The woes actually began in March when my last surviving brother died in PEI. Although he was ninety-five years old and had had a long, fruitful life with good health until shortly before he died, it was still a major loss.

             In May we got a call in Toronto that, although our sump pump was working overtime, there was water in our basement in PEI.  All basement carpeting had to be thrown out (which we replaced with tile) and a diversionary pipeline had to be installed to prevent our sump pump from flooding our neighbours’ properties. Later, when we arrived in PEI, neighbours told us our sump pump ran 24/7 for over three weeks.

             The following week in Toronto, both our main sump pump and the backup failed, resulting in a minor flood in one room in the basement. No significant damage, but we spent a couple of hours stemming the flow until the plumbers arrived. We also had dinner guests that evening.

             Shortly before we arrived in PEI in early June, Kevin MacAdam, a member of a family that we’ve always been close to, died suddenly from a ruptured appendix. My niece is married to his brother, Garry.

             Then shortly after we arrived in PEI, Ferne Stevenson’s mother died. Ferne is one of our best PEI friends.

              In early July, during a very heavy rainfall in Toronto, we had another flood in our basement there (a different room this time) with considerable damage that still hasn't been repaired (you'll see why shortly). The cost of repairing this damage, and to take the steps necessary to prevent it from it happening again, is very significant; an act of God, so no insurance.

               Later in July, Cathy Coffin, died unexpectedly. It was her brother Kevin who just weeks before had died suddenly from the ruptured appendix; so in addition to being a good friend of ours, she was also my niece’s sister-in-law.

               On August 4th, we had a major flood in our Toronto house when a connection on an upstairs toilet broke and water ran for at least a day before being discovered by our son. About 40% of our walls, ceilings and floors had to be demolished. Estimated cost of restoration is well in excess of $100,000. (Apparently God doesn't deal with toilets, so, thankfully, this loss is insured. However, we aren't able to live in the house, and probably won't be back in it until November; and even then there will be repairs being carried out in the basement. (In the meantime we’re living in a rented one-bedroom apartment, managing to adjust to about 700 square feet instead of our much larger home.)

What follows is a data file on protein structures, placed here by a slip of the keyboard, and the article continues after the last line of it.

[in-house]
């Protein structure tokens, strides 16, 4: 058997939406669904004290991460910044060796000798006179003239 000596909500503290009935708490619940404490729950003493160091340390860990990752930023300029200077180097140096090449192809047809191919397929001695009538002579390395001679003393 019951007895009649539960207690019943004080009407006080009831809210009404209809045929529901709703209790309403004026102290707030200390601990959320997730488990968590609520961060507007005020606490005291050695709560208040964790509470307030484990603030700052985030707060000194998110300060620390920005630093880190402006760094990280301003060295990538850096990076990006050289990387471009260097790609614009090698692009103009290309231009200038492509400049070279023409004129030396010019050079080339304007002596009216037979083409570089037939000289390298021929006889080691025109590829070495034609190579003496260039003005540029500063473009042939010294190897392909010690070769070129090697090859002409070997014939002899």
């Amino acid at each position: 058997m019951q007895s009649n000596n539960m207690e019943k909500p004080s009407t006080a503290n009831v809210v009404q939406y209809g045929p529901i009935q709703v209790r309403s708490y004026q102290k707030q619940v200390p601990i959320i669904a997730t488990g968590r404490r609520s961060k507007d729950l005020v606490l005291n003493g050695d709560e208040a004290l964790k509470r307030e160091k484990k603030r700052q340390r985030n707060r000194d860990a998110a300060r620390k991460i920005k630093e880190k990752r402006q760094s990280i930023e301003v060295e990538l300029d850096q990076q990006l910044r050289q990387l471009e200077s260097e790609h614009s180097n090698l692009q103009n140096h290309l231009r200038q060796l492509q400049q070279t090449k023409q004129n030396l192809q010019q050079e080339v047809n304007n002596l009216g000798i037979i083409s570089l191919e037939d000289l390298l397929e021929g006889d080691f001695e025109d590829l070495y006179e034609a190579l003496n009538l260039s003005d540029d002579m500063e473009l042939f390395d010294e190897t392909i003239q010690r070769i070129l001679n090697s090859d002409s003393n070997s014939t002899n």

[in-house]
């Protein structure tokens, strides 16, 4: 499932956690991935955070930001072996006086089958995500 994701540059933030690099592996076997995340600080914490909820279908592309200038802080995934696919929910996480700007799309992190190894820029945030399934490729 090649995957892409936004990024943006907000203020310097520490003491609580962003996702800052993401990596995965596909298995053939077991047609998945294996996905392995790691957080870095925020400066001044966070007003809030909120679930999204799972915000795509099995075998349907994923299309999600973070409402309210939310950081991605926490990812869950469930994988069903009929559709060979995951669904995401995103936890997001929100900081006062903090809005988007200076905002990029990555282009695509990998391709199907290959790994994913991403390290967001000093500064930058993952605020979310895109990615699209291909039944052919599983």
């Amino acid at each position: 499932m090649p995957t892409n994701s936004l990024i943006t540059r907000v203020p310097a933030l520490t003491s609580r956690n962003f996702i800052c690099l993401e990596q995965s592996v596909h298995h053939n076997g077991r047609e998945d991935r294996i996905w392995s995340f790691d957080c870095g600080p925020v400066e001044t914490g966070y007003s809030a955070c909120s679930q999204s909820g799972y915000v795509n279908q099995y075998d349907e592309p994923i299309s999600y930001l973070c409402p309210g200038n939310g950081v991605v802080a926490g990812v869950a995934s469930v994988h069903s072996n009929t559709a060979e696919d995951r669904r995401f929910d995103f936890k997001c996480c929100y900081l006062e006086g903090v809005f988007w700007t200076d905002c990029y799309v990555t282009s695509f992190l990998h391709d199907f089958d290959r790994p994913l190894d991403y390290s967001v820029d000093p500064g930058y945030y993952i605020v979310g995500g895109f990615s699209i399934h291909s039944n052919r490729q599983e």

Then a couple of days after the major flood at our Toronto home, I learned that a very close PEI friend, Gil Collins, had suffered a heart attack and was in intensive care.

              On August 8th, while taking my daily walk on our beach in PEI, I watched in horror as a woman from Washington, D.C. drowned after getting caught in an undertow. The waves were so high that neither swimmers nor boats could reach her. A helicopter was summoned from Greenwood, N.S., but did not get there in time.

              On August 14th another life-long PEI friend, Angus Geldert, died. Angus walked me home from school the first day I attended grade one at the little red (honestly) schoolhouse in Morell, PEI.

              A couple of day later I learned that my last living sibling (my 89-year-old sister in Brampton, Ontario) was hospitalized with bladder and kidney problems. After three weeks she was released from hospital, but suffered a heart attack that same day.

              A week later, another of our best PEI friends, Preston Coffin, died of a heart attack after competing in an old timers' hockey tournament in Edmonton. He was two days short of his 73rd birthday. To compound the misery of this one, he's the contractor who built our PEI place and who has been looking after opening, closing, and maintaining it for the past fifteen years.

            A day after Preston’s death, another long-time PEI friend, Betty Ann Ferris, died.

            Shortly after we got back to Toronto, Bryce Hunter, with whom I played hockey back in the 60s, and with whom I remained friends all these years, died.

            Then my sister died.

            Last week, Preston Coffin’s sister, Eleanor, died.

            In the past two weeks, three former professional colleagues of mine in Toronto have died. 

            I hope we never have a summer that makes this one look good.